§ MR. SMEATON (Stirlingshire)
On behalf of the hon. Member for Roxburghshire, 1 beg to ask the Under-Secretary of State for the Colonies whether the person called Captain Grogan, at Nairobi, holds any military or naval commission from the Crown; whether he is a Justice of the Peace and a visitor of the gaol at Nairobi; and whether, after the conviction and sentence of imprisonment passed upon him for unlawful flogging of native subjects of the King, he will be continued in such offices.
§ THE UNDER-SECRETARY OF STATE FOR THE COLONIES (Mr. CHURCHILL,) Manchester, N.W.
Captain Grogan does not now hold any military or naval commission from the Crown; but he is entitled to describe himself as Captain, as he was granted the honorary rank of Captain in the Army in virtue of his having served as a Captain in an embodied Militia battalion. He is a visiting Justice of Nairobi Gaol, but does not, so far as the Secretary of State is aware, possess any of the other powers belonging to a Justice of the Peace in this country. He will not be continued in the office of visiting Justice.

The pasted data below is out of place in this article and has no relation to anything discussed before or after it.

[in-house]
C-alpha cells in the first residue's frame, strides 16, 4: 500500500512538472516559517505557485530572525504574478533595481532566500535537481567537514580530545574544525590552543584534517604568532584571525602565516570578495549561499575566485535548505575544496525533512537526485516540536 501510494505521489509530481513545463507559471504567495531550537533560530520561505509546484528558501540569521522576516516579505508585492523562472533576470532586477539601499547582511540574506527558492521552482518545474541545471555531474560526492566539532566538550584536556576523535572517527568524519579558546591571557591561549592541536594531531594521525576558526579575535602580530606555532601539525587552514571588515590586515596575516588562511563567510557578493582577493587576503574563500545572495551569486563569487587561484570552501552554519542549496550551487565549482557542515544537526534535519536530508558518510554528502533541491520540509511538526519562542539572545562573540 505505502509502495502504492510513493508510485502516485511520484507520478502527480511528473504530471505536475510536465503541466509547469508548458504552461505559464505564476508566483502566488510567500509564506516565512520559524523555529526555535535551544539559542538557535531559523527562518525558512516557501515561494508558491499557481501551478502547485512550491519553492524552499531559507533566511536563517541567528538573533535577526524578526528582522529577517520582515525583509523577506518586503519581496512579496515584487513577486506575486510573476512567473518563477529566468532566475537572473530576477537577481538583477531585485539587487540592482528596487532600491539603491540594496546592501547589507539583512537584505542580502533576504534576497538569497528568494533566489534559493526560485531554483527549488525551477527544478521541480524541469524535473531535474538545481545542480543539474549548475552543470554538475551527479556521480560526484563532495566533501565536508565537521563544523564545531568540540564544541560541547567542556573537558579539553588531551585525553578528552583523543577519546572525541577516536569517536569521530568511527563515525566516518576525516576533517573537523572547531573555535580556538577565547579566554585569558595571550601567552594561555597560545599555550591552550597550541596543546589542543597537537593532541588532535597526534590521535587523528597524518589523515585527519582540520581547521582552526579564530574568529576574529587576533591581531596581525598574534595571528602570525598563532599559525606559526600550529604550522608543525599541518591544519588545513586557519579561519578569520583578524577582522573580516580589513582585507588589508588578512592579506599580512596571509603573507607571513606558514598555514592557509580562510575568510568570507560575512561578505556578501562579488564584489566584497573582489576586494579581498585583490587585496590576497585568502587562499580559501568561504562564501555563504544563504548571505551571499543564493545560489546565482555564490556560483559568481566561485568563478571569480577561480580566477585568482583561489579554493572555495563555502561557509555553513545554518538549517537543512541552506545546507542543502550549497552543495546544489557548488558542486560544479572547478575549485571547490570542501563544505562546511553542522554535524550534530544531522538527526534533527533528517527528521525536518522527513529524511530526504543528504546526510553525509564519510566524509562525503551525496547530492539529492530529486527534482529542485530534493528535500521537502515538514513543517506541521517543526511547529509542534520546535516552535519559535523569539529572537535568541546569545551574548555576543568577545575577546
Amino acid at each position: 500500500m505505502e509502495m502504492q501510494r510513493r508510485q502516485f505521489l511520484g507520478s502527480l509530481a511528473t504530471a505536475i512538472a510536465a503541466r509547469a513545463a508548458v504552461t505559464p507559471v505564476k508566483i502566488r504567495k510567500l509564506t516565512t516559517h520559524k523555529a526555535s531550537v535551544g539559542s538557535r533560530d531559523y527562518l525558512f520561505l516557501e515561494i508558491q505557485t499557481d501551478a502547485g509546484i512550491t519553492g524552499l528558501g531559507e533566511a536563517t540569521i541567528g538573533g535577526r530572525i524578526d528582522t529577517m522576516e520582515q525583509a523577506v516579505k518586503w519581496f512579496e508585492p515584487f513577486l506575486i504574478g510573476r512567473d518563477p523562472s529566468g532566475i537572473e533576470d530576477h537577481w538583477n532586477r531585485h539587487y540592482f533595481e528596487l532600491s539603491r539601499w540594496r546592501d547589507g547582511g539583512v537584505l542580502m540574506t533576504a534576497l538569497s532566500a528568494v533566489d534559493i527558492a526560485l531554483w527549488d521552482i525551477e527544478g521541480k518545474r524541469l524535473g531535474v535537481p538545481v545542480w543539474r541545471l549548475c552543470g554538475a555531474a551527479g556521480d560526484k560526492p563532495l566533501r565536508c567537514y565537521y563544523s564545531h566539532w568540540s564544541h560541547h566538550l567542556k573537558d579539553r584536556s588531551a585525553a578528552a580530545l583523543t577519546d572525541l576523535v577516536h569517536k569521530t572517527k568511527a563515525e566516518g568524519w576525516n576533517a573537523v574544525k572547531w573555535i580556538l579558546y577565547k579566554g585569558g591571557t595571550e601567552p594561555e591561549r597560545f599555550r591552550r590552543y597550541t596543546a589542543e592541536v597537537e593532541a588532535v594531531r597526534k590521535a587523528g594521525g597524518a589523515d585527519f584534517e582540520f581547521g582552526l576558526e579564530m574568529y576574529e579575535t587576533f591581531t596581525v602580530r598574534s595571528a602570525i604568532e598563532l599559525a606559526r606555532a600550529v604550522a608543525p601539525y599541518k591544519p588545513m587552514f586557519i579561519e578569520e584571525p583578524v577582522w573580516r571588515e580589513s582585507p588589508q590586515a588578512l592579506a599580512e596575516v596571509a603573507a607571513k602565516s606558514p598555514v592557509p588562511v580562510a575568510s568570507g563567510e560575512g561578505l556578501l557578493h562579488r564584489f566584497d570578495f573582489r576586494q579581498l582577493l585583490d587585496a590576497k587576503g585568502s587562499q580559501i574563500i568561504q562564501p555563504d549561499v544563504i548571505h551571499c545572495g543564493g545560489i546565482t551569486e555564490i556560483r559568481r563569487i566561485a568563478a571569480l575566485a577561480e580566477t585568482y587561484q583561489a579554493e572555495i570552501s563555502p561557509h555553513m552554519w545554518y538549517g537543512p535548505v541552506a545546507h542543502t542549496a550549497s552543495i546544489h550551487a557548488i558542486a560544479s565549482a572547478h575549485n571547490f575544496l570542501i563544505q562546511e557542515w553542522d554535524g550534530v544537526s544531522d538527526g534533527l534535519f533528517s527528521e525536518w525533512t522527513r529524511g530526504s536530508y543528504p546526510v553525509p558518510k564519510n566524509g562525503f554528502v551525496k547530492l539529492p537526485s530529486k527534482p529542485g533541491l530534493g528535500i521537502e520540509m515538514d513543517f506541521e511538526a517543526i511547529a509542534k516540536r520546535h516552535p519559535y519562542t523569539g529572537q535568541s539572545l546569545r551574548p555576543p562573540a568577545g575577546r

§ MR. SMEATON
On behalf of the hon. Member for Roxburghshire, I beg to ask the Under-Secretary of State for the Colonies whether the criminal codes in force at Nairobi contain any provision similar to Section 545 of the Indian Code of Criminal Procedure, where by a Court passing judgment of fine may order the whole or any part of the fine recovered to be applied to defray the costs of the prosecution and in compensation for the injury caused by the offence committed, where substantial compensation is, in the opinion of the Court, recoverable by civil suit; and whether the magistrate at Nairobi who sentenced Captain Grogan and others to fines for unlawful floggings of native subjects of the King did award any compensation to any of the native subjects flogged.
§ MR. CHURCHILL
The offence for which Captain Grogan and others have recently been sentenced to fine and imprisonment is that of unlawful assembly, so that the provisions of Section 545 of the Code of Criminal Procedure are not applicable, since a civil action could not 1334 be brought to recover compensation for I unlawful assembly.
§ MR. CHURCHILL
I do not think compensation can be awarded. At any rate it is not usual for the Crown to award it in such cases.